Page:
Hide
        github-import GitHub Import added a comment -

        [Date: Mon Mar 24 20:33:58 CET 2014, Author: julianhyde]

        > explicitly request Date and Time values from the underlying JDBC connection with a GMT calendar

        I agree.

        > in Optiq, rotate Date and Time values by the difference between the local timezone and GMT before returning them from a result set in order to zero them out in relation to the current local timezone

        I agree.

        > request Timestamp values from the underlying JDBC connection without a Calendar, and don’t rotate the underlying long value at all in Optiq (it feels to me like involving Calendars with Timestamps is asking for trouble on various JDBC implementations)

        I disagree. We should treat Timestamp the same as Time and Date. That means rotate.

        > Use Timestamp#toString to return a Timestamp as a String in resultSet.getString(timestampField), instead of formatting the return value for GMT

        I mildly disagree. The 'principle of least surprise' you are correct. But it's not unreasonable that `ResultSet.getString` should return the same as
        `CAST(... as varchar)` executed inside SQL, which gives the same result for all client timezones, and is what the current implementation does.

        You can implement your proposed behavior if two things hold: (1) it is what other good JDBC drivers do (based on previous findings, HSQLDB seems to be a good JDBC driver); (2) it doesn't cause the the test suite to go haywire.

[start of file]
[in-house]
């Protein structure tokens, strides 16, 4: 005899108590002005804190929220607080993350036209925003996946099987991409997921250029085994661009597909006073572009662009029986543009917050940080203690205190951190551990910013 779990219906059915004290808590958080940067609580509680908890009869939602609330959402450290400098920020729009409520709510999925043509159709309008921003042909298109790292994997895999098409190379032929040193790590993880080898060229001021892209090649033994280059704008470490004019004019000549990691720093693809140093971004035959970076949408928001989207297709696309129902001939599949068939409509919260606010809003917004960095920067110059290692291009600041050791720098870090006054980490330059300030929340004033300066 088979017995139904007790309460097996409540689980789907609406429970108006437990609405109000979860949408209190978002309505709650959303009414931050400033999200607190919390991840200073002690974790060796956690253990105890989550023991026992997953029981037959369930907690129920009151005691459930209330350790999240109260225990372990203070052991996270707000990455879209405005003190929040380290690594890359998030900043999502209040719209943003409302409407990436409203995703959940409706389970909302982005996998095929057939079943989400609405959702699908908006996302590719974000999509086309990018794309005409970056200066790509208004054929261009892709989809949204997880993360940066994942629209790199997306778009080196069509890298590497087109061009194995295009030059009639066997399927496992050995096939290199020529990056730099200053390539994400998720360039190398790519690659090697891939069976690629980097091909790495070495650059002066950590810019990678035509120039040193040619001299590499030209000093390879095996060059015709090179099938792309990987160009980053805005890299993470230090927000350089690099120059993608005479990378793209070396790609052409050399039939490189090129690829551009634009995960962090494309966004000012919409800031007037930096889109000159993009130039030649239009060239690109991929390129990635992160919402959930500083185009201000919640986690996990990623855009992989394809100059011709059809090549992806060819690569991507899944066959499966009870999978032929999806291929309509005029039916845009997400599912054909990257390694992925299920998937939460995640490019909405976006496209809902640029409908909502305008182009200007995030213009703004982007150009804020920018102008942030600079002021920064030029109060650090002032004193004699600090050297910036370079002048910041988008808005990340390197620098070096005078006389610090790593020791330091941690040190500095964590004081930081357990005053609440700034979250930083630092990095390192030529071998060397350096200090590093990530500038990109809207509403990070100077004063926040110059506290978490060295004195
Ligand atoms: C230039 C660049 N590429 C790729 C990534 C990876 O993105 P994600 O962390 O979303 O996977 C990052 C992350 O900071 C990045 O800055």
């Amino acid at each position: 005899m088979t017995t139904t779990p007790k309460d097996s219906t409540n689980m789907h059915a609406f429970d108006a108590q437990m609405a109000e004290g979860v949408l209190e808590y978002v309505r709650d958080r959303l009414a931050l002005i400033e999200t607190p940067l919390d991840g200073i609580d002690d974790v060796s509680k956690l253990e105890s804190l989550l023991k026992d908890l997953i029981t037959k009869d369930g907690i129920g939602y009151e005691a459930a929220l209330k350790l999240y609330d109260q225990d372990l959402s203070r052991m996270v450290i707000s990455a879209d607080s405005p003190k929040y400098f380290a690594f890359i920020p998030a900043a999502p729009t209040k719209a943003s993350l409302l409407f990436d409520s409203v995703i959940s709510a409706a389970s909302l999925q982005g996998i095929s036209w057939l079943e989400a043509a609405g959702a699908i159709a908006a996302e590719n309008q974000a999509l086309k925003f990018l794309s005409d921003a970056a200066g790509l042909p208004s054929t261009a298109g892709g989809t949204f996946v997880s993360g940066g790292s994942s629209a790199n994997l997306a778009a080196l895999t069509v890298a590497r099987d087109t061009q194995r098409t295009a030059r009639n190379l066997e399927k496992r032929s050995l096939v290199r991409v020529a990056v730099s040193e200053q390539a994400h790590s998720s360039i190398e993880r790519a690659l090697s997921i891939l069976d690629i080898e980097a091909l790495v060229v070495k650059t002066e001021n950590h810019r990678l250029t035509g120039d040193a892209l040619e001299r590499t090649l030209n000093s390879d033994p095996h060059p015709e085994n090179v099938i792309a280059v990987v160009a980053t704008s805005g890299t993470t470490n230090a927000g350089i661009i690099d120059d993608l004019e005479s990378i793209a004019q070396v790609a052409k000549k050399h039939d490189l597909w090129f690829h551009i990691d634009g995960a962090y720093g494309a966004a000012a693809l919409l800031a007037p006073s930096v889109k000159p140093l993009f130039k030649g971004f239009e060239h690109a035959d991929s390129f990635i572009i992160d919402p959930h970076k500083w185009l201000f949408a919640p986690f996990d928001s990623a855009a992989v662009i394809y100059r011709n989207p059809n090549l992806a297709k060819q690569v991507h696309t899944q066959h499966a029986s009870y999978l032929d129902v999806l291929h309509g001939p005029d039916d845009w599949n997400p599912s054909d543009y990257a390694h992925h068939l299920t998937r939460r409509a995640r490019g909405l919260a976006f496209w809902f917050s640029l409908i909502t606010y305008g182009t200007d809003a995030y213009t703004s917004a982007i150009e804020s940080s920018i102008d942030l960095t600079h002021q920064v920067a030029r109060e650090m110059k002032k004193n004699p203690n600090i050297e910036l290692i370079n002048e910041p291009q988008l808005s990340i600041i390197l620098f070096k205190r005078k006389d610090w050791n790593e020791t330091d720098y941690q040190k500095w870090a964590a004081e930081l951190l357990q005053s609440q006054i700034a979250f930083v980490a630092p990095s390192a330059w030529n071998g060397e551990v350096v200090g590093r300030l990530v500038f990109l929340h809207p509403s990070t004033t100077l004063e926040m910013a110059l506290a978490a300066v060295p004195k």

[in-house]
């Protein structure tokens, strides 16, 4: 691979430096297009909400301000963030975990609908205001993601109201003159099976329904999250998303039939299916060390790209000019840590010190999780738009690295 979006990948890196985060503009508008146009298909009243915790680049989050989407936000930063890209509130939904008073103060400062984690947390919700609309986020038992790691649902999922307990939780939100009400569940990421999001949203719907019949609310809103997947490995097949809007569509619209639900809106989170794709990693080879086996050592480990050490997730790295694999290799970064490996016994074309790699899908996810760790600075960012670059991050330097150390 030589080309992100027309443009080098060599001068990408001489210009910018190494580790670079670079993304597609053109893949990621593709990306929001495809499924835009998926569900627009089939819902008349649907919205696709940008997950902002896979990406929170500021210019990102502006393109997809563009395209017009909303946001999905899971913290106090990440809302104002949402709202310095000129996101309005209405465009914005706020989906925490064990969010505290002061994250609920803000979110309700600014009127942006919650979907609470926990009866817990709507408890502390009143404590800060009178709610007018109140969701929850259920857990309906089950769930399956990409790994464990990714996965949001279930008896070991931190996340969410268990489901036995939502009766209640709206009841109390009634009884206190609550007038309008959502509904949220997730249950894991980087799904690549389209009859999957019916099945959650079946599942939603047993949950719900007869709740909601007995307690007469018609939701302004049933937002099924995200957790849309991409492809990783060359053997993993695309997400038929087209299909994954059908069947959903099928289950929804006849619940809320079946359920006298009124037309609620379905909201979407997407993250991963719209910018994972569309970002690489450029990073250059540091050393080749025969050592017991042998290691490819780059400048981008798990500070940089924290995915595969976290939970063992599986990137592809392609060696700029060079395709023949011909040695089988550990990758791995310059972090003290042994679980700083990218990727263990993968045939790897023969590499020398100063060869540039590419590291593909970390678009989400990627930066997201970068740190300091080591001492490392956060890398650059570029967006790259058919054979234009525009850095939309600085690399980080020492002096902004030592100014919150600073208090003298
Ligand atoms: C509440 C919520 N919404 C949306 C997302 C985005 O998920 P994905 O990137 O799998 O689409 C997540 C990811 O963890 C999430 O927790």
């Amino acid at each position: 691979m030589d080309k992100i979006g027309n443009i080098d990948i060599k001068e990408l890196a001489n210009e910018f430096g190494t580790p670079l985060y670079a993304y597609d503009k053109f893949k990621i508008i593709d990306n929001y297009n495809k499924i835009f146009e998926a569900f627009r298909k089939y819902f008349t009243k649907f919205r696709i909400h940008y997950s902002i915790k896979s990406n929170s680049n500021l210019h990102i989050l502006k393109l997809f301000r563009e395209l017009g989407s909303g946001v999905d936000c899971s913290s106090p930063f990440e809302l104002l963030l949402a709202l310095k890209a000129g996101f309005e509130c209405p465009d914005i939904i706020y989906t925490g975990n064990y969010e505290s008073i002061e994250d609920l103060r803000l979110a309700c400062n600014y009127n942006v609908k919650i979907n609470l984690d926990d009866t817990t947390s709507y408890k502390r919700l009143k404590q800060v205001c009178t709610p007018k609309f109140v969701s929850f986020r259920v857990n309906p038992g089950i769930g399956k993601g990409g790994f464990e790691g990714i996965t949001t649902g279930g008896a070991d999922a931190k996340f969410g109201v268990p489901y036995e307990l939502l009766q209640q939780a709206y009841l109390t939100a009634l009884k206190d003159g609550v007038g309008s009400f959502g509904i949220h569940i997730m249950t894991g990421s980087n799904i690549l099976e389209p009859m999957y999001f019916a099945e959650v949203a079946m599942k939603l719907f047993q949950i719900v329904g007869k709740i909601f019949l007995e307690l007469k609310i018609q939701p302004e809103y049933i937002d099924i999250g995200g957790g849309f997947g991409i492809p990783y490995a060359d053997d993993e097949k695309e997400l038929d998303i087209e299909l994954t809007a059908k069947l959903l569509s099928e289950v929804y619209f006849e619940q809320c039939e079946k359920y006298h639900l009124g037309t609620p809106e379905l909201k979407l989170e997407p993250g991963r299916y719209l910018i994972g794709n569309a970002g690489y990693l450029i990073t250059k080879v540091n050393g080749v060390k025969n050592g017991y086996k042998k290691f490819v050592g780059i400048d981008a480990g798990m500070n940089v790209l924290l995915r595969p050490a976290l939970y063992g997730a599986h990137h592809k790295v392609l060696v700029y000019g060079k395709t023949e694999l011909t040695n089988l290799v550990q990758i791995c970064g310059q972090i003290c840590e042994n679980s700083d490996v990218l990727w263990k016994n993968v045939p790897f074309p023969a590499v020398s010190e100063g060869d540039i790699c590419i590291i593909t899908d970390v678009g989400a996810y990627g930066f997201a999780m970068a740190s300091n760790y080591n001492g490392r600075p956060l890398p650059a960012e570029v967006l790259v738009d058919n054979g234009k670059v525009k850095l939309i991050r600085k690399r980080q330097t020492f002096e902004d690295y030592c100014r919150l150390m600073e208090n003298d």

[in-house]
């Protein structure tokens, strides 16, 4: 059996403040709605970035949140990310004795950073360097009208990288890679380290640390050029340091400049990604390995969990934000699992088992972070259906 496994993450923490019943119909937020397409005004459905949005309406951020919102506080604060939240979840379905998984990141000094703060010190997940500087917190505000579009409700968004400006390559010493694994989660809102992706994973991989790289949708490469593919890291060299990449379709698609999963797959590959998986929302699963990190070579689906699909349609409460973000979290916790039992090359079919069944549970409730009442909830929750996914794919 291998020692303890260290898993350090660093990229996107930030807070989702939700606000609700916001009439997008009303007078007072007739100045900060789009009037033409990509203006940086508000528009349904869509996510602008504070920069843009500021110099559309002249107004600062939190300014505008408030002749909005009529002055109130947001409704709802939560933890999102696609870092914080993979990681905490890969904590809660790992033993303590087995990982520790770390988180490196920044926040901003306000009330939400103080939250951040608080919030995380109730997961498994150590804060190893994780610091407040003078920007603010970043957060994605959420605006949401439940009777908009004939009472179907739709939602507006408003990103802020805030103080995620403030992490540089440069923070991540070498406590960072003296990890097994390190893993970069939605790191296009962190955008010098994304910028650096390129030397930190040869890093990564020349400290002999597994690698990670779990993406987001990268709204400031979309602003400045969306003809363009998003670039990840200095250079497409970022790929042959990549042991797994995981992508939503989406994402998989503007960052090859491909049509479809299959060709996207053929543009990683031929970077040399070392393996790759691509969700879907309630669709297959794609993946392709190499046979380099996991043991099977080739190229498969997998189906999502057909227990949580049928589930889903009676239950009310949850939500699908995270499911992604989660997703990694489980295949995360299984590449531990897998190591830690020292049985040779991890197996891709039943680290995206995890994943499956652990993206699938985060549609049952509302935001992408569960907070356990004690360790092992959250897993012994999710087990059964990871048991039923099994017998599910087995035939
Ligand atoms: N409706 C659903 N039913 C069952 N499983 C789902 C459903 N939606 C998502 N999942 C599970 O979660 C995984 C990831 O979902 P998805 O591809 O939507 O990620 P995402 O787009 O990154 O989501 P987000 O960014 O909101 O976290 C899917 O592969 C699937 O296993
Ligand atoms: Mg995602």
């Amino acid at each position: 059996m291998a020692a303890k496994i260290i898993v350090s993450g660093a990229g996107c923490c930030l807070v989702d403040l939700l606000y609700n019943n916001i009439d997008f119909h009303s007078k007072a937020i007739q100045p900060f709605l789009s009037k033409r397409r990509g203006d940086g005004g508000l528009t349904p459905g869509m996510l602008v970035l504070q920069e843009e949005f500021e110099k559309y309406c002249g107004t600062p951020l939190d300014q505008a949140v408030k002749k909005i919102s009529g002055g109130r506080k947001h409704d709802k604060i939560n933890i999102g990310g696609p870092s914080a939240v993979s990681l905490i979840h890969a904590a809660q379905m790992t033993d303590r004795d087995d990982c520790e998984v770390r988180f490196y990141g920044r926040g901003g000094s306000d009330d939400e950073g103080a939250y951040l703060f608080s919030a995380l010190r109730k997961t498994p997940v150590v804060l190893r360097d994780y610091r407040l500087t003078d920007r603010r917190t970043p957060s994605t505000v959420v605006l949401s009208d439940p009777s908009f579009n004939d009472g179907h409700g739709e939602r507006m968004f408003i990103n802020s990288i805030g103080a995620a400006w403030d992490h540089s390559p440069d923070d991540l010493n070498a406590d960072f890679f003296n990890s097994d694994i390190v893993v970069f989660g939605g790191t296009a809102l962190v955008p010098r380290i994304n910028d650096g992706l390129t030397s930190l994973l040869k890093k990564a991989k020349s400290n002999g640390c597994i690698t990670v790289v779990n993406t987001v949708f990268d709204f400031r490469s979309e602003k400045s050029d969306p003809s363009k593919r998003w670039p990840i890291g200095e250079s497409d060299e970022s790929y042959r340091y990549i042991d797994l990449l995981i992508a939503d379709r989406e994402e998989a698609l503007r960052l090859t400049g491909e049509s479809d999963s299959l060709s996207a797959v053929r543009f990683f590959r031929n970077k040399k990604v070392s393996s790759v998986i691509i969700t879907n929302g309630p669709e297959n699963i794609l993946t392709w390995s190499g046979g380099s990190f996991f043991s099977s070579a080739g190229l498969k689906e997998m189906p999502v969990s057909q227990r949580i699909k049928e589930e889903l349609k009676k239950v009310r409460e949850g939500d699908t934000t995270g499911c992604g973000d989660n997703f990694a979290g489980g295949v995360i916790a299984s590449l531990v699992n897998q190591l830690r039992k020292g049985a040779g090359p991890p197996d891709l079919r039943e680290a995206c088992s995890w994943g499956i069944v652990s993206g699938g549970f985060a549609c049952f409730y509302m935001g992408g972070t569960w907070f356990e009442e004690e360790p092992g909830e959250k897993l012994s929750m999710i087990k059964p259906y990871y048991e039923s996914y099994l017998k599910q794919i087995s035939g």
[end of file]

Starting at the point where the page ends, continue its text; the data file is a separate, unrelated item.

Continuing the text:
Show
        github-import GitHub Import added a comment - [Date: Mon Mar 24 20:33:58 CET 2014, Author: julianhyde ] > explicitly request Date and Time values from the underlying JDBC connection with a GMT calendar I agree. > in Optiq, rotate Date and Time values by the difference between the local timezone and GMT before returning them from a result set in order to zero them out in relation to the current local timezone I agree. > request Timestamp values from the underlying JDBC connection without a Calendar, and don’t rotate the underlying long value at all in Optiq (it feels to me like involving Calendars with Timestamps is asking for trouble on various JDBC implementations) I disagree. We should treat Timestamp the same as Time and Date. That means rotate. > Use Timestamp#toString to return a Timestamp as a String in resultSet.getString(timestampField), instead of formatting the return value for GMT I mildly disagree. The 'principle of least surprise' you are correct. But it's not unreasonable that `ResultSet.getString` should return the same as `CAST(... as varchar)` executed inside SQL, which gives the same result for all client timezones, and is what the current implementation does. You can implement your proposed behavior if two things hold: (1) it is what other good JDBC drivers do (based on previous findings, HSQLDB seems to be a good JDBC driver); (2) it doesn't cause the the test suite to go haywire.